Oh yeah, the world’s a fucking mess. Every day the news makes me want to bury my head in the sand like an ostrich. The UK decided to be turkeys voting for Christmas and voted to leave the EU, America elected that floppy-haired narcissistic fascist wankpuffin, and the human race is still an expert in refusing to understand itself and denying  reality, and in a world where we’re all desperate for happiness we’re getting increasingly good at creating the exact reverse. We all need something to cling to. As Chuck Wendig recently said on his blog, it’s fine to be angry. Fine to take a time out. Then get back up and get back in the game.

You’ve guessed it already: 2018 is the year I felt like I needed my furry pen again. And when I finally decided I’d make a Furaffinity account and just have some fun with wherever this went. Because there has to be something worth taking my head out of the sand for.

Not the Sonic stuff again though. That’s stuffs all a ‘cherish the memories and never go back.’ Those stories exist on one CD only now and nobody will ever see them again except me, and most of the time even I shudder at the thought of looking at them. Time for something new then. And one thought kept coming back to me: if I ever suited up for all things furry, I wouldn’t be Grey Squirrel again, or the jaguar from my first zoo visit, or an otter.

I’d probably be a raccoon.

 

* * *

 

There’s one author I trade regular tweets with who, if reading this, is probably rolling his eyes and going ‘Shoulda seen that one coming,’ after a comment I made about a year ago. The conversation went something like: Him: ‘You could always get between scenes [in your WIP], jump about and yell ‘I am a lemur’ at your screen, see if it helps. Me: ‘Dafuq, lemur? I’m a raccoon and proud of it!’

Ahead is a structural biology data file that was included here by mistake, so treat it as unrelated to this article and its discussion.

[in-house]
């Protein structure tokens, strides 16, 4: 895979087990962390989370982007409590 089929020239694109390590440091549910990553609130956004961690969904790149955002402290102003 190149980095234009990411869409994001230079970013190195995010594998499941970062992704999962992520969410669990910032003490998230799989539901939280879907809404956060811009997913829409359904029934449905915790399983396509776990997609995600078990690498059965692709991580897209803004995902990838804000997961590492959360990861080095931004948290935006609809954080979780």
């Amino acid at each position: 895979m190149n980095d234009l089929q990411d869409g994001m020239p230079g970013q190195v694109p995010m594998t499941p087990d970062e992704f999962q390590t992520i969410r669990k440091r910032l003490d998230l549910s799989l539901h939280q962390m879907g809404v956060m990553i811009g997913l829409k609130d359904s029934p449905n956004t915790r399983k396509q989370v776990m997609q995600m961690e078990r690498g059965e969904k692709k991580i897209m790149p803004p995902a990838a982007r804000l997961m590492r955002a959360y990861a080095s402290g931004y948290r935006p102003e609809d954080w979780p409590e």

This article could get hella-long if I get sidetracked into why I picked a raccoon for my ‘fursona.’ So let’s quickly name a few cool ones: Rocket from Guardians of the Galaxy. R.J from Over the Hedge (Sorry Die Hard fans, the coolest thing Bruce Willis ever did was the voice of a raccoon.) Bookshire Draftwood from the Sonic fandom – originally someone else’s well known self-insertion character, who I got permission to use in my own work, and my version of him turned into probably my favourite character from all that writing. (For the fans: the Silverwood family/dynasty in the Talent Show books evolved from this when I turned some of my ff writing ‘realworld.’)

There’s also the dash of USA in me (my father’s side of the family) that somehow pulls me towards an animal that we don’t have in England. My grandmother once told me an amusing story about how she nearly let one into her house in Arizona once thinking it was her black and white cat waiting at the door. (I’ve told many people a version of that story a few times where she actually did let it in, and had to chase it out with a broom. My imagination at work again.) There’s something appealing about being an ‘invasive species.’ Let’s face it, raccoons are a bit of a menace everywhere they go. I often imagine dumping trash onto someone’s drive or lawn and sniggering at their reaction to it. Plus raccoons are actually kind of lazy, and pudgy. I’m plenty good at being that! No matter how much exercise I take, I naturally do have a bit of a gut and handles.

And here’s the clincher: a raccoon who liked sports felt like a bit of a mismatch. First step to a character who breaks the mould, perhaps?

So, I wanted some furry fun on the page, and had made an FA account for my character, so who was he and what was I going to write about?